''They thought they were being backed up 24 hours a day, even when they reported receiving threats,'' Ms. Kouril said. The men's names had inadvertently been given to the lawyers for the racketeering suspects in papers requesting permission for the wiretaps, she added. ''They never thought their names would be made public."
''Their wives were threatened and their kids were followed home from school. Their families were terrorized for several years. It's amazing that they were not killed. But the state never made an application for them to enter the Federal witness protection program.''
Ms. Kouril said Mr. Kubecka's widow, Nina, and Mr. Barstow's widow, Cathy, who was Mr. Kubecka's sister, did not wish to comment on the court's ruling or the award.
Ms. Kouril said family members were upset after reading a transcript of Mr. Kubecka's 911 call. The 911 tape was played in the Court of Claims in Hauppauge for the judge, but was never heard by the victims' relatives. Newsday published the transcript today, despite last-minute efforts by Ms. Kouril to keep it private.
Joseph Perretta, an assistant attorney general who represented the state in the liability case, declined to comment today on the ruling.
Christopher McKenna, a spokesman for Attorney General Dennis Vacco, noted that the garbage-hauling investigation was begun by one of Mr. Vacco's predecessors, Robert Abrams.
Referring to the investigators working for Mr. Abrams, Mr. McKenna said, ''They apparently made promises to those people they could not keep and had no way of fulfilling.'' He said no decision had been made on whether to appeal Judge Silverman's ruling.
Mr. McKenna added that the state has no witness protection program, but ''since Mr. Vacco has been in office, we have taken a number of steps to improve witness protection and the work of the Organized Crime Task Force.''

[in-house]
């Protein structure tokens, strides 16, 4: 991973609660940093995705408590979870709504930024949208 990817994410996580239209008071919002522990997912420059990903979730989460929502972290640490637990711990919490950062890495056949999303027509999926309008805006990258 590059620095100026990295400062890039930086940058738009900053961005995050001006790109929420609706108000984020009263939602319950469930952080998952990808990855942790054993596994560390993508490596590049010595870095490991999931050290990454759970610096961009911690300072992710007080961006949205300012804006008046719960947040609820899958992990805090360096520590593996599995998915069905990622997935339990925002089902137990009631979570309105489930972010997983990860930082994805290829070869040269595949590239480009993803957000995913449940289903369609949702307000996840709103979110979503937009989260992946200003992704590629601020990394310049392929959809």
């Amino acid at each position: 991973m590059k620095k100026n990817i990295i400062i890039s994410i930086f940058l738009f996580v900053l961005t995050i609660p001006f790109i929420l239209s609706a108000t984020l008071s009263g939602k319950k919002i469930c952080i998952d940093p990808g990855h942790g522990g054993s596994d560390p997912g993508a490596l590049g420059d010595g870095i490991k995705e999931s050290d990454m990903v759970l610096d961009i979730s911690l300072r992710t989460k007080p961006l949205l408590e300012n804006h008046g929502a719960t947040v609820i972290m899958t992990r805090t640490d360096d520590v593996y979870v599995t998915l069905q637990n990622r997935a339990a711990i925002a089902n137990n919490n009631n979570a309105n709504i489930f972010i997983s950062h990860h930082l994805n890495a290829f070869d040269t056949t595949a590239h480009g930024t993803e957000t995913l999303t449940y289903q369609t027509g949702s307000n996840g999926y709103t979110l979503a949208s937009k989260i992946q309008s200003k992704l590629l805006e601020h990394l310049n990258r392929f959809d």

''As a result, we've made some significant inroads against organized crime, including the recent case against John Gotti Jr.''
Information provided by the murdered witnesses led to the 1984 indictment on state charges of 26 carting company officials, politicians and reputed members of the Lucchese crime family. The following year, eight Long Island carters, including Mr. Avellino, pleaded guilty to various charges. In 1989, 17 more carting companies agreed to pay more than $3 million to dozens of Long Island communities that had been forced to pay high disposal fees.
That same year, the Justice Department filed racketeering charges against many Long Island carting companies, alleging that they were mob-controlled. Within two months, Mr. Kubecka and Mr. Barstow were murdered.
No one has been convicted in state or Federal court of pulling the trigger. But Mr. Avellino was arrested in 1993 while on parole and charged in Federal court with conspiracy to commit the murders and other crimes. He was subsequently sentenced to 10 1/2 years in prison as part of a plea bargain agreement. In 1995, four other men -- Mr. Avellino's brother Carmine Avellino, Anthony Baratta, Frank Federico and Rocco Vitulli -- were indicted in connection with the murders. All except Mr. Federico pleaded guilty to lesser crimes as part of plea bargain agreements. Mr. Federico's whereabouts are unknown.
Earlier this month, Anthony Casso, a former underboss of the Lucchese family, was sentenced to life in prison for conspiracy to commit murders and other crimes, including the Kubecka-Barstow killings.
A Federal monitor, appointed in 1994, continues to supervise Long Island's carting industry.
Families of Slain Informers Awarded $10.8 Million
By JOHN T. McQUISTON
Published: Wednesday, July 22, 1998
C:\Documents and Settings\CKouril\My Documents\Families of Slain Informers Awarded $10_8 Million - The New York Times.mht